5
Aug 16

## The pearls of AP Statistics 12

Are you sure you are massaging the right muscle in the brain?

They say: The median is the middle value of the observations when the observations are ordered from the smallest to the largest (or from the largest to the smallest) (Agresti and Franklin, p.47) Half the observations are smaller than it, and half are larger.

Generally, if the shape is: a) perfectly symmetric, the mean equals the median, b) skewed to the right, the mean is larger than the median, c) skewed to the left, the mean is smaller than the median (same source, p.51)

I say: those who don't think will swallow this without demur. I have two problems. Firstly, the way the definition of the median is given makes me think that the median takes one of the observed values, which it does not, in general. Of course, you can provide a caveat. But why not just say: The median is such a point that half of the observations lie to the left of it and another half to the right. Secondly, the part about relationship between the mean and median is just terrible because it appeals to memorization. I went to great lengths to explain what is internal vision. Here are questions that are aimed at developing it:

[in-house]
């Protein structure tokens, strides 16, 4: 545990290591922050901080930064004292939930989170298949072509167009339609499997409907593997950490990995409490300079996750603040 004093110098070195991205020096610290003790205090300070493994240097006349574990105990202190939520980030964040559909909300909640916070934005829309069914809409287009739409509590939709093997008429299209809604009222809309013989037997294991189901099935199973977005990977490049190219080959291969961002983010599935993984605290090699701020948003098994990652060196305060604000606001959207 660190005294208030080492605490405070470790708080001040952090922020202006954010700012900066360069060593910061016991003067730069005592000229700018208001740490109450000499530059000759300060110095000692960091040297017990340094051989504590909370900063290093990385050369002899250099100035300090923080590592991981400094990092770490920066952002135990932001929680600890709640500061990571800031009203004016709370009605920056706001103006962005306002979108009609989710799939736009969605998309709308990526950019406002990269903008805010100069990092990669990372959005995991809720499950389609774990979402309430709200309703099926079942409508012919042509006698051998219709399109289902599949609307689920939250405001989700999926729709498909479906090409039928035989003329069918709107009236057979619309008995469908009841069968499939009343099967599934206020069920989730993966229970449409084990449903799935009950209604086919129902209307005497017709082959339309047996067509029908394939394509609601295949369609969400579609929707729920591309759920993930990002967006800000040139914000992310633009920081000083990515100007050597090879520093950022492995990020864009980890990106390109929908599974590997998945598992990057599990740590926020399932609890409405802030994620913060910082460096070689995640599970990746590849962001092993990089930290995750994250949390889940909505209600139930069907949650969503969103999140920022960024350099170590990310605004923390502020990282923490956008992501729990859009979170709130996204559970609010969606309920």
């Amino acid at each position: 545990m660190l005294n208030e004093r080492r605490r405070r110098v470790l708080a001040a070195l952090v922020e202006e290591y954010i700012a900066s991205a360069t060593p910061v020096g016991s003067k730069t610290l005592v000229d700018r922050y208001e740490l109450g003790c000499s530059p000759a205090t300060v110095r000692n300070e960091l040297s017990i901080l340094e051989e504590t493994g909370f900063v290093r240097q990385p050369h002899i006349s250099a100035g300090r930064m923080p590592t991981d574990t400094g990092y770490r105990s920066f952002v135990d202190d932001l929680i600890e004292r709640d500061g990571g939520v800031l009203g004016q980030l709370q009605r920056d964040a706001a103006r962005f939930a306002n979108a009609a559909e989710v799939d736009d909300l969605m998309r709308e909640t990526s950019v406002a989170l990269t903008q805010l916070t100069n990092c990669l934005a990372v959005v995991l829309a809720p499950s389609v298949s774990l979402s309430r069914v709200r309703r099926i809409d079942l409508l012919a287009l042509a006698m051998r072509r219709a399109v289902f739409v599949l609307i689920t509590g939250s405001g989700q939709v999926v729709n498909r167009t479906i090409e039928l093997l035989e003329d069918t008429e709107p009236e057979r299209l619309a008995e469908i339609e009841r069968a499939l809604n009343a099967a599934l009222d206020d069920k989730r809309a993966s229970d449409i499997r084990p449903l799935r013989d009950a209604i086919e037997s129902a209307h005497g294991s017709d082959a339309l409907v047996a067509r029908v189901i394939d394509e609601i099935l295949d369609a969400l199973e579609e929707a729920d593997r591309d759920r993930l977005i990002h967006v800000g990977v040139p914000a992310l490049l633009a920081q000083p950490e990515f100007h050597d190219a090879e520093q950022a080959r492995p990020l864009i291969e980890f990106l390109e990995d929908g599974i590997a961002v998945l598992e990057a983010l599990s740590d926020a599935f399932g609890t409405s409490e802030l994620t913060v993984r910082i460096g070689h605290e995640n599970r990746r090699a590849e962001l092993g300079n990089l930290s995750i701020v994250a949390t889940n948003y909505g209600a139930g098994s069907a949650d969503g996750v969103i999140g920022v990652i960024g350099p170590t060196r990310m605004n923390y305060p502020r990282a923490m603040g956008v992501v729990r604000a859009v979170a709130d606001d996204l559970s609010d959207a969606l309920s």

1. Suppose you have a sample $x_1,..., x_n$. If all values move to the right by a constant c, what happens to the mean, median, mode, sample variance, range and IQR?
2. Suppose you have a sample $x_1, ..., x_n, x_{n+1}, ..., x_{2n}$ with an even sample size $2n$. If the first $n$ values move to the left by a constant c and the last $n$ values move to the right by the same constant c, what happens to the mean, median, mode, sample variance, range and IQR?

To feel how a formula works, try to change its elements.